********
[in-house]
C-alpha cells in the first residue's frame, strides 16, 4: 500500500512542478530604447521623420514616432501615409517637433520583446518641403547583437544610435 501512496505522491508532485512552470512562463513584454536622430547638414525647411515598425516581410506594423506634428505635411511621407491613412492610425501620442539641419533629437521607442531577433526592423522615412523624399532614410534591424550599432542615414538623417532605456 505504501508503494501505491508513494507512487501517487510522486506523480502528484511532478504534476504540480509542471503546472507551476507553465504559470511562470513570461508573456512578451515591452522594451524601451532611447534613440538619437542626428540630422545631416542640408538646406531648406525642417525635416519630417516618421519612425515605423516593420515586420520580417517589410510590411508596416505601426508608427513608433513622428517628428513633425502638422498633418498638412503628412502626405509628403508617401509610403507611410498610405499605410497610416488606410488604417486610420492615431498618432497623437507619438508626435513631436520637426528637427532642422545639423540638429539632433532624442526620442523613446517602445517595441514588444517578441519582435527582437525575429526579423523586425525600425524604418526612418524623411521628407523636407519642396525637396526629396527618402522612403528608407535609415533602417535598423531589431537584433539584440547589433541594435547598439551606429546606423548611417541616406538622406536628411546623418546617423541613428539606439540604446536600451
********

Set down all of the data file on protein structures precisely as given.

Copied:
[in-house]
C-alpha cells in the first residue's frame, strides 16, 4: 500500500512542478530604447521623420514616432501615409517637433520583446518641403547583437544610435 501512496505522491508532485512552470512562463513584454536622430547638414525647411515598425516581410506594423506634428505635411511621407491613412492610425501620442539641419533629437521607442531577433526592423522615412523624399532614410534591424550599432542615414538623417532605456 505504501508503494501505491508513494507512487501517487510522486506523480502528484511532478504534476504540480509542471503546472507551476507553465504559470511562470513570461508573456512578451515591452522594451524601451532611447534613440538619437542626428540630422545631416542640408538646406531648406525642417525635416519630417516618421519612425515605423516593420515586420520580417517589410510590411508596416505601426508608427513608433513622428517628428513633425502638422498633418498638412503628412502626405509628403508617401509610403507611410498610405499605410497610416488606410488604417486610420492615431498618432497623437507619438508626435513631436520637426528637427532642422545639423540638429539632433532624442526620442523613446517602445517595441514588444517578441519582435527582437525575429526579423523586425525600425524604418526612418524623411521628407523636407519642396525637396526629396527618402522612403528608407535609415533602417535598423531589431537584433539584440547589433541594435547598439551606429546606423548611417541616406538622406536628411546623418546617423541613428539606439540604446536600451